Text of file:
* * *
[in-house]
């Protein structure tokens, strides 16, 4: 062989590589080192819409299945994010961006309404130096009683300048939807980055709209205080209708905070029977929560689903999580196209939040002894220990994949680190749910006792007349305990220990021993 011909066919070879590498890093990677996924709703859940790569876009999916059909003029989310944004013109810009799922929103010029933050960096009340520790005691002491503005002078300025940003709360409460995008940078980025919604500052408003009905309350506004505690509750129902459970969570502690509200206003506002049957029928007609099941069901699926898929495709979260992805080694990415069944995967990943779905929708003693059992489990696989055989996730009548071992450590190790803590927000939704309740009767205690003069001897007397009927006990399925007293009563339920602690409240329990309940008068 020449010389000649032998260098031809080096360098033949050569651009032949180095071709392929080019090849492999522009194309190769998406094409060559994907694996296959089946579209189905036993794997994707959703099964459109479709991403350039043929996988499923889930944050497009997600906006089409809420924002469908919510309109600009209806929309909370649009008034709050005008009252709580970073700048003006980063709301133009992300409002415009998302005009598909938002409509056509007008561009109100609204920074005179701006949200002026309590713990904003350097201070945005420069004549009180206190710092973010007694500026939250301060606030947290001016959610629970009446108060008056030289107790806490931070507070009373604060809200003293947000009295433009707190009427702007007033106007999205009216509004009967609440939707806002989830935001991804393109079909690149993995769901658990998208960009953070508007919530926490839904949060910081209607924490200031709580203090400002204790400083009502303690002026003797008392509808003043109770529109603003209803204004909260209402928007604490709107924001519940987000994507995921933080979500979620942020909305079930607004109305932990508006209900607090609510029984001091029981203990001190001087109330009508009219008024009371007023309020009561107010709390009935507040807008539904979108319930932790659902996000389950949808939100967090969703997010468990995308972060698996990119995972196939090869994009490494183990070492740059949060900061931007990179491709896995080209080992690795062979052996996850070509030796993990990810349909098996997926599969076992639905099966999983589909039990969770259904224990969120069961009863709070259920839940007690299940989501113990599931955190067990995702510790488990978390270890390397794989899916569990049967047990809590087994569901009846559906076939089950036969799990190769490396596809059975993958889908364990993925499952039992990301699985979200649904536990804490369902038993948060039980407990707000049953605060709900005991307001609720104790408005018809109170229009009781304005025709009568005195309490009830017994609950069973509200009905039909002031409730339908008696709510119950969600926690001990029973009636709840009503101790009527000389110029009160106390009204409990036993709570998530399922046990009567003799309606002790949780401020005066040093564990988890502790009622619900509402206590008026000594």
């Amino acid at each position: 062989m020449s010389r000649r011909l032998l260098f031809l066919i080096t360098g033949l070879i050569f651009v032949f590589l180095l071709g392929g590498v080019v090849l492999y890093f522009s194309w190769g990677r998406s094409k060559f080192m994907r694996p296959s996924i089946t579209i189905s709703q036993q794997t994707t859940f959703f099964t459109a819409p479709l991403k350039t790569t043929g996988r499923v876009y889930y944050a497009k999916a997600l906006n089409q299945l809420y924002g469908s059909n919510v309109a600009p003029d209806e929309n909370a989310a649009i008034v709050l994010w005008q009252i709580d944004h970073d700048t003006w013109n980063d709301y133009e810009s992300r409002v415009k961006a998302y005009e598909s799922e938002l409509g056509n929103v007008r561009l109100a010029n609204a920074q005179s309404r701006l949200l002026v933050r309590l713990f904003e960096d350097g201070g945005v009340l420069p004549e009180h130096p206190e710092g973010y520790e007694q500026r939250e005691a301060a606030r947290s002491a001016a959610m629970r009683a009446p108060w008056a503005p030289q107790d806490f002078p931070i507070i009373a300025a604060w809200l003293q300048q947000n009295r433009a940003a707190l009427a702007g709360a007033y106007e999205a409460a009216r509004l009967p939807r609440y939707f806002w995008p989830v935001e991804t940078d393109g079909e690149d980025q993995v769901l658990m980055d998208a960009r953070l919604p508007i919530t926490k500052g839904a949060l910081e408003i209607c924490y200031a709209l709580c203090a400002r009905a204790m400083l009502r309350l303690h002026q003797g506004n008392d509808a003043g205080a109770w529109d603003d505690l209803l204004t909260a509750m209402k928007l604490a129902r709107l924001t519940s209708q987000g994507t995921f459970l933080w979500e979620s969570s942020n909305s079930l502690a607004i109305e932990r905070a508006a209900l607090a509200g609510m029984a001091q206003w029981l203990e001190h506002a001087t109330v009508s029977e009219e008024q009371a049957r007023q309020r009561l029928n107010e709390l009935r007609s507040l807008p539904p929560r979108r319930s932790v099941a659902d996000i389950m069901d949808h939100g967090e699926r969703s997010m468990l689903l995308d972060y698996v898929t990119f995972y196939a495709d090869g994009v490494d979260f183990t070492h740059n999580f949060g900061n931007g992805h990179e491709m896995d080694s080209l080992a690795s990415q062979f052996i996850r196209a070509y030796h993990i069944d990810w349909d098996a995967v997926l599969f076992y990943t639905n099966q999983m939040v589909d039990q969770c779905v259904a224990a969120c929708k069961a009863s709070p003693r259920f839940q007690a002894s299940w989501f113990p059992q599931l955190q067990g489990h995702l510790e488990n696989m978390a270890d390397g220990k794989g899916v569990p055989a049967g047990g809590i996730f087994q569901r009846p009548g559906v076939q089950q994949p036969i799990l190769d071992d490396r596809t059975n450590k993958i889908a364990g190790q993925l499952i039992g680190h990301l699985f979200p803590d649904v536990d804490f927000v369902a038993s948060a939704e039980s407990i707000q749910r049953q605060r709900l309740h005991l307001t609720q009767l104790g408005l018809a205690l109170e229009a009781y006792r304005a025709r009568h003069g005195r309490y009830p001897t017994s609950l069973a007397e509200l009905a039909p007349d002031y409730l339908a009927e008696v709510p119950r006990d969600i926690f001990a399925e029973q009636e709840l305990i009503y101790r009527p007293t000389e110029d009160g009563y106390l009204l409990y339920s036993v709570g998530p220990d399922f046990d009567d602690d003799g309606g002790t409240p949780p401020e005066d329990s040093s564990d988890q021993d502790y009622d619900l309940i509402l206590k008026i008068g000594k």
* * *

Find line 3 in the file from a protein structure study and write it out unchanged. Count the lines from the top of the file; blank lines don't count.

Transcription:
């Amino acid at each position: 062989m020449s010389r000649r011909l032998l260098f031809l066919i080096t360098g033949l070879i050569f651009v032949f590589l180095l071709g392929g590498v080019v090849l492999y890093f522009s194309w190769g990677r998406s094409k060559f080192m994907r694996p296959s996924i089946t579209i189905s709703q036993q794997t994707t859940f959703f099964t459109a819409p479709l991403k350039t790569t043929g996988r499923v876009y889930y944050a497009k999916a997600l906006n089409q299945l809420y924002g469908s059909n919510v309109a600009p003029d209806e929309n909370a989310a649009i008034v709050l994010w005008q009252i709580d944004h970073d700048t003006w013109n980063d709301y133009e810009s992300r409002v415009k961006a998302y005009e598909s799922e938002l409509g056509n929103v007008r561009l109100a010029n609204a920074q005179s309404r701006l949200l002026v933050r309590l713990f904003e960096d350097g201070g945005v009340l420069p004549e009180h130096p206190e710092g973010y520790e007694q500026r939250e005691a301060a606030r947290s002491a001016a959610m629970r009683a009446p108060w008056a503005p030289q107790d806490f002078p931070i507070i009373a300025a604060w809200l003293q300048q947000n009295r433009a940003a707190l009427a702007g709360a007033y106007e999205a409460a009216r509004l009967p939807r609440y939707f806002w995008p989830v935001e991804t940078d393109g079909e690149d980025q993995v769901l658990m980055d998208a960009r953070l919604p508007i919530t926490k500052g839904a949060l910081e408003i209607c924490y200031a709209l709580c203090a400002r009905a204790m400083l009502r309350l303690h002026q003797g506004n008392d509808a003043g205080a109770w529109d603003d505690l209803l204004t909260a509750m209402k928007l604490a129902r709107l924001t519940s209708q987000g994507t995921f459970l933080w979500e979620s969570s942020n909305s079930l502690a607004i109305e932990r905070a508006a209900l607090a509200g609510m029984a001091q206003w029981l203990e001190h506002a001087t109330v009508s029977e009219e008024q009371a049957r007023q309020r009561l029928n107010e709390l009935r007609s507040l807008p539904p929560r979108r319930s932790v099941a659902d996000i389950m069901d949808h939100g967090e699926r969703s997010m468990l689903l995308d972060y698996v898929t990119f995972y196939a495709d090869g994009v490494d979260f183990t070492h740059n999580f949060g900061n931007g992805h990179e491709m896995d080694s080209l080992a690795s990415q062979f052996i996850r196209a070509y030796h993990i069944d990810w349909d098996a995967v997926l599969f076992y990943t639905n099966q999983m939040v589909d039990q969770c779905v259904a224990a969120c929708k069961a009863s709070p003693r259920f839940q007690a002894s299940w989501f113990p059992q599931l955190q067990g489990h995702l510790e488990n696989m978390a270890d390397g220990k794989g899916v569990p055989a049967g047990g809590i996730f087994q569901r009846p009548g559906v076939q089950q994949p036969i799990l190769d071992d490396r596809t059975n450590k993958i889908a364990g190790q993925l499952i039992g680190h990301l699985f979200p803590d649904v536990d804490f927000v369902a038993s948060a939704e039980s407990i707000q749910r049953q605060r709900l309740h005991l307001t609720q009767l104790g408005l018809a205690l109170e229009a009781y006792r304005a025709r009568h003069g005195r309490y009830p001897t017994s609950l069973a007397e509200l009905a039909p007349d002031y409730l339908a009927e008696v709510p119950r006990d969600i926690f001990a399925e029973q009636e709840l305990i009503y101790r009527p007293t000389e110029d009160g009563y106390l009204l409990y339920s036993v709570g998530p220990d399922f046990d009567d602690d003799g309606g002790t409240p949780p401020e005066d329990s040093s564990d988890q021993d502790y009622d619900l309940i509402l206590k008026i008068g000594k």